Rev members can be any type of corporate entity – as long as it’s an organized business entity and not an individual. This leads people to ask – what’s the right type for me? Here’s a layperson’s guide.
If you do nothing, you operate either as a sole proprietorship or a partnership. If you’re going to have employees or operation with any material risk, this is a bad idea for a bunch of reasons. A key one is that you are better off with an entity that limits liability.
Example: Pat, Joe, and Morgan open a coffee shop without forming an entity. Joe spills hot coffee on a customer. Joe, Morgan, and Pat can each get sued and be personally liable – as in, up to and including lose your house personally liable. In a corporation, the corporation gets sued, but the limit of the total liability is the assets of the corporation, not each persons’ pockets. (Note: if Joe intentionally throws hot coffee on the customer, Joe could be personally liable for his or her actions with or without a corporation – but Morgan and Pat would not be.)
That leaves two other types: Corporation or LLC. LLCs are generally easier to form and allow for more flexibility of governance and tax treatment. Corps are more formal, a little more complicated to do, and a little less flexible. However – and this is the kicker – it’s uncommon for institutions to invest in LLCs in a venture capital context. Furthermore, there’s no simple way to “transition” from an LLC to a corporation. This kind of move typically involves starting an entirely new corporate entity and moving the assets, liabilities, and operations of the LLC into that entity. This is time consuming and can lead to negative tax consequences – not to mention that it runs the meter on a lot of expensive and not value-added attorney hours.
So, the litmus test is this: is it possible that your company will ever look for institutional VC investment?
If yes, then form a corporation.
If no, then consider forming an LLC.
The next question is where the entity should be formed. Delaware has been the most common legal home for corporations – it’s straightforward, not too expensive, and most importantly has the longest and deepest history of case law on matters of corporate law. This makes it a predictable place to operate. If your company is not based in Delaware, you can still form in Delaware through use of a registered agent, and you will need to go through a relatively simple “foreign filing” process to operate here in New York State. (Yes, I know that New York and Delaware are in the same country, but in this context “foreign” means a different state.) If you’re forming a corporation, I recommend following this path. For an LLC, either Delaware or New York work; for a smaller company that is not anticipating large investors, New York may be easier.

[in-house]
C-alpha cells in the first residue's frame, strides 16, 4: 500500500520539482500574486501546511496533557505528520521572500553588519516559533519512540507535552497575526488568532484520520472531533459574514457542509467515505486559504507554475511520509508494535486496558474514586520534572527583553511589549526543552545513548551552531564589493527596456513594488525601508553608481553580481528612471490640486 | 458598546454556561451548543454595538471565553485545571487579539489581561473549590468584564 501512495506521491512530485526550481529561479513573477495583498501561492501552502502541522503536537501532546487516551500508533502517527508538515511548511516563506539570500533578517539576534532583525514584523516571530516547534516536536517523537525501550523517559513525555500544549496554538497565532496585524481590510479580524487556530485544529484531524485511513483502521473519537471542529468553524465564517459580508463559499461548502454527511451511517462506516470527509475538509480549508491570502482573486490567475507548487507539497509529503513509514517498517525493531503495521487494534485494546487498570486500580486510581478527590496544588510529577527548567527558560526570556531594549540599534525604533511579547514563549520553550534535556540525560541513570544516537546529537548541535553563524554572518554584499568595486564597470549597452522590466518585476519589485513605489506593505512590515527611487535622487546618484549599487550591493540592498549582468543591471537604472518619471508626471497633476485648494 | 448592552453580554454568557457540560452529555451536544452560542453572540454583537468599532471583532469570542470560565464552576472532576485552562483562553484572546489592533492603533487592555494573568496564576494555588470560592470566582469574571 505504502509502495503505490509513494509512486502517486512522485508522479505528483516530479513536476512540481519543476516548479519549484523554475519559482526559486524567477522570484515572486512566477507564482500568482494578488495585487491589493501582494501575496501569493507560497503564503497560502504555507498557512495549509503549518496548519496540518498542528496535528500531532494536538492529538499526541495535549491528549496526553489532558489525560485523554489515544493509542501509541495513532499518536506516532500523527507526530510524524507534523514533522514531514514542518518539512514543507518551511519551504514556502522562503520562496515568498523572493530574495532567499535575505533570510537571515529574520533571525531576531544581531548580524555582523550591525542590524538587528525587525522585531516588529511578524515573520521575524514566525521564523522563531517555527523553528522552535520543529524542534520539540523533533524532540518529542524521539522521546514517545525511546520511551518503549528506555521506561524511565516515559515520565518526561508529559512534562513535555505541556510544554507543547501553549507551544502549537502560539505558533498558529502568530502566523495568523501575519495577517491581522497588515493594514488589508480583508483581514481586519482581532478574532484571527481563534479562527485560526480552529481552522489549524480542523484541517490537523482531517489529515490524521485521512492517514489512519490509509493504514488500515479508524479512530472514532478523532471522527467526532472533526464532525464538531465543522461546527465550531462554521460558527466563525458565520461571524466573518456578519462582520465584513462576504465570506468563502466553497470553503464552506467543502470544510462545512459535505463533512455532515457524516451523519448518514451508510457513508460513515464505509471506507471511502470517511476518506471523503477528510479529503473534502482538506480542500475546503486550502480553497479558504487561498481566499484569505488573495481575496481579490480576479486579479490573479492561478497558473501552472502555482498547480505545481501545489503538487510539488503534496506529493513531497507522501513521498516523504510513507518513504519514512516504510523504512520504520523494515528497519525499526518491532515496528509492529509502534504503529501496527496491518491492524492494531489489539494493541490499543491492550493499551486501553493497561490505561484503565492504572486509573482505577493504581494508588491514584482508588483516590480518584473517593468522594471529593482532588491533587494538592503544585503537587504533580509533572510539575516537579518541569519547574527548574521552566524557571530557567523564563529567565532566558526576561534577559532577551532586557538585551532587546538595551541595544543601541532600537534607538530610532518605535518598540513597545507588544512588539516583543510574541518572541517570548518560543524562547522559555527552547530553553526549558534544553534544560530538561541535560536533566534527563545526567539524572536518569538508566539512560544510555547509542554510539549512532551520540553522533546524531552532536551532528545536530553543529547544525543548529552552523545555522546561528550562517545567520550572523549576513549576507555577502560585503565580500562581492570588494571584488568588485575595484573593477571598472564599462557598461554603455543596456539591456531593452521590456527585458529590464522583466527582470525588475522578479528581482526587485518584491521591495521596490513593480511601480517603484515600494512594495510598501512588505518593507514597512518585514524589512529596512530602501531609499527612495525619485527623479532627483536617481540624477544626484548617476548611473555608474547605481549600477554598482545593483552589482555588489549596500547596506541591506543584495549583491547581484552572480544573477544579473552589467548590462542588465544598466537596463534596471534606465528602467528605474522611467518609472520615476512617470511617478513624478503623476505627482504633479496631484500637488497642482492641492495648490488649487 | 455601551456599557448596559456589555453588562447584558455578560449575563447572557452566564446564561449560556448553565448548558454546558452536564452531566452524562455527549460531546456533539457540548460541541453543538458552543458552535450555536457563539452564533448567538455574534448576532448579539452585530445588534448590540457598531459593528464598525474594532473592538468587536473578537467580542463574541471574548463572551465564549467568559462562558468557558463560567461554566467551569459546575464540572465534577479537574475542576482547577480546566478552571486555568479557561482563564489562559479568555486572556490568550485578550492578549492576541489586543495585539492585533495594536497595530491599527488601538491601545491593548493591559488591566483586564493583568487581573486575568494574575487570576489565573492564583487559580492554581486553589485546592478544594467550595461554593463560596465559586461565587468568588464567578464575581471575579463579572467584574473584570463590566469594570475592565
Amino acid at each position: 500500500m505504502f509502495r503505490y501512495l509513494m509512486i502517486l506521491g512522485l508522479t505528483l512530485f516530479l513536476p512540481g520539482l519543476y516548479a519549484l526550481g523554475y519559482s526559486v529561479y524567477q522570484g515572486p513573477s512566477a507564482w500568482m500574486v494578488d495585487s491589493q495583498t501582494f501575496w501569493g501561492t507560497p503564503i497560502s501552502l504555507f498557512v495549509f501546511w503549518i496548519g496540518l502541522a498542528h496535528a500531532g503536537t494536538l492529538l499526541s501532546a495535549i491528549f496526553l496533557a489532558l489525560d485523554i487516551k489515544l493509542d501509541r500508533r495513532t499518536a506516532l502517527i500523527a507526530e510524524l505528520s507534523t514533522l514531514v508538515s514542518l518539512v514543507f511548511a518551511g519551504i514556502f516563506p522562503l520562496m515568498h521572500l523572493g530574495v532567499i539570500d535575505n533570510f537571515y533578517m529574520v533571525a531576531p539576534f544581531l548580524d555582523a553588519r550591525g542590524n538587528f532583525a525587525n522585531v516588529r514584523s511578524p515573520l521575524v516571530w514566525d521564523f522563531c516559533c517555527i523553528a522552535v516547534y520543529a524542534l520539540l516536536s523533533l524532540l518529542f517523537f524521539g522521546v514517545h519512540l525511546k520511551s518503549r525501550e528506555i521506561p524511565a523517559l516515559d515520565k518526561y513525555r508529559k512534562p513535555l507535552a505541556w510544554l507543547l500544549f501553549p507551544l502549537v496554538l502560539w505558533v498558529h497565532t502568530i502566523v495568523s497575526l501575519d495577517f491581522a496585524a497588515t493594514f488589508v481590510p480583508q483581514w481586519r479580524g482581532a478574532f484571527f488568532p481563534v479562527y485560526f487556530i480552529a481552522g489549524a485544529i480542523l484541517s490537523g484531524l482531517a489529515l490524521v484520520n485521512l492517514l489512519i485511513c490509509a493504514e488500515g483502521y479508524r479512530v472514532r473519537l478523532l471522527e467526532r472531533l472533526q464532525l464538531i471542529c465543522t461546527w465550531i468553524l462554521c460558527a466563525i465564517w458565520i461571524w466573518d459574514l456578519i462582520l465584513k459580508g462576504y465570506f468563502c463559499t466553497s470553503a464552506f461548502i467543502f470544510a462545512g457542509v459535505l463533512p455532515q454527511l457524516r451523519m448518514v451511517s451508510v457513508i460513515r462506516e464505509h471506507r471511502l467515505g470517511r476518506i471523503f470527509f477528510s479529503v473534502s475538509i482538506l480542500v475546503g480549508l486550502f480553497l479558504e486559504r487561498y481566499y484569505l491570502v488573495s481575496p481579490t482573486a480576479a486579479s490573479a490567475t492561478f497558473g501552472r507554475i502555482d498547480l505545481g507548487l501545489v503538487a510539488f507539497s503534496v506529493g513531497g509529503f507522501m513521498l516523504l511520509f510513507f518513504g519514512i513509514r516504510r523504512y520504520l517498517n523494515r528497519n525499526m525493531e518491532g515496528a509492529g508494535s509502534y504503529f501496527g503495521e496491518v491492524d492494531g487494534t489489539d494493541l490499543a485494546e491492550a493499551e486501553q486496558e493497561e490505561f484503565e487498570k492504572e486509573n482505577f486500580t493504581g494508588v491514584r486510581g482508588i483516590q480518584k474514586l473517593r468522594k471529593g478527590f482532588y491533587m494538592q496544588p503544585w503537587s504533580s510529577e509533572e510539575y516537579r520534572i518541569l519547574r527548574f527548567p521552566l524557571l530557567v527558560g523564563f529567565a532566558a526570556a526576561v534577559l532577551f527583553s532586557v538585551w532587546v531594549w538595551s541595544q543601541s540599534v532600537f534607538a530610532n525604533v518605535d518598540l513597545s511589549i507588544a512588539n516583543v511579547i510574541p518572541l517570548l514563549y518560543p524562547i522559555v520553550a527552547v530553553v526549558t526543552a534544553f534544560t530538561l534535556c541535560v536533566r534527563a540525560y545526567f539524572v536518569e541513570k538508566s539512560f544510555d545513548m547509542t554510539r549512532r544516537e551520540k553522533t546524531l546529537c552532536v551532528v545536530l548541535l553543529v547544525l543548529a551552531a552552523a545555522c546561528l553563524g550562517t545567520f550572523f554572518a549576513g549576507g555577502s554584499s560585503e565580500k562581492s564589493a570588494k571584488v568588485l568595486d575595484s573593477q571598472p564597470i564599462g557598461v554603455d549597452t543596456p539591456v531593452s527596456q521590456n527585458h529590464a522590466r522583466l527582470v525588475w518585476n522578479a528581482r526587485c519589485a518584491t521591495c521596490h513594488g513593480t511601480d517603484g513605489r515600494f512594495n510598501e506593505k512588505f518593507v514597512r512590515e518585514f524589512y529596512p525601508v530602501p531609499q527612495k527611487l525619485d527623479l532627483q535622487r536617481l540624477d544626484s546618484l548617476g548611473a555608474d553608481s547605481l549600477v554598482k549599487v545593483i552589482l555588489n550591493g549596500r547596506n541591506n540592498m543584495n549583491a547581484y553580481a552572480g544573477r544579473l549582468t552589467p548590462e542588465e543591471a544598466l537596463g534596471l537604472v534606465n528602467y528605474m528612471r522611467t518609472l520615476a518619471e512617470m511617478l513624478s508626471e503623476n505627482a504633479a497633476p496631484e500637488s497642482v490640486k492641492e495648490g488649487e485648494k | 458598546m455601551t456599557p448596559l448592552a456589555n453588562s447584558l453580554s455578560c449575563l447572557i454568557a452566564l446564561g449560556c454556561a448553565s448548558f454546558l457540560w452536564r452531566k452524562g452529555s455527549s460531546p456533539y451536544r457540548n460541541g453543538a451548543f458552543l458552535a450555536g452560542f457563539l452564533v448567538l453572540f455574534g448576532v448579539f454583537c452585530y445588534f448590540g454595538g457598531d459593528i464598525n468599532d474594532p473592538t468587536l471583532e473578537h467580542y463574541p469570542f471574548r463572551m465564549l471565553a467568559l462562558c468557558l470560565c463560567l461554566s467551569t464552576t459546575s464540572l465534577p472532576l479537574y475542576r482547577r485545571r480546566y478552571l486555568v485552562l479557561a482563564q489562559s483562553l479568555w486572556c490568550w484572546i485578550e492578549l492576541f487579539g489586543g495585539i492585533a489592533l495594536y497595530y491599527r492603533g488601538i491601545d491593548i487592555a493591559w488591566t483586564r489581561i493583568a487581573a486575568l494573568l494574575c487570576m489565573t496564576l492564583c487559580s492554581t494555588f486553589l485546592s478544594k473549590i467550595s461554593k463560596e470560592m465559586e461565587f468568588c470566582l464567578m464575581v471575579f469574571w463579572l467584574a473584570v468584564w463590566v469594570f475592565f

The IRS recognizes two types of corporations for tax purposes: C- and S-. S-Corp tax treatment is available when all shareholders are people, not institutions, and it allows the corporation to pass through gains and losses to the individual rather than subjecting them to double taxation, which happens in a C-Corp. Good news: filing for S-Corp treatment is simple, and you don’t even need to file to change from S- to C-; once you take on your first institutional shareholder, it happens automatically.
There are lots of great resources on the web that discuss this further. Here are some of my favorites:
“Why don’t venture capitalists like investing in LLCs?” from Hank at Dividends and Preferences
“Why the Corporation is King for getting venture capital” from Ryan at Startuplawyer.com
“Do you need to be a corporation to raise venture capital?” from Jason at Foundry Group and the Ask the VC blog
As always, I’m not a lawyer – and I’m not your lawyer. Please consider consulting one to get advice specific to your situation.
By: Tom Schryver, Executive Director for the Center for Regional Economic Advancement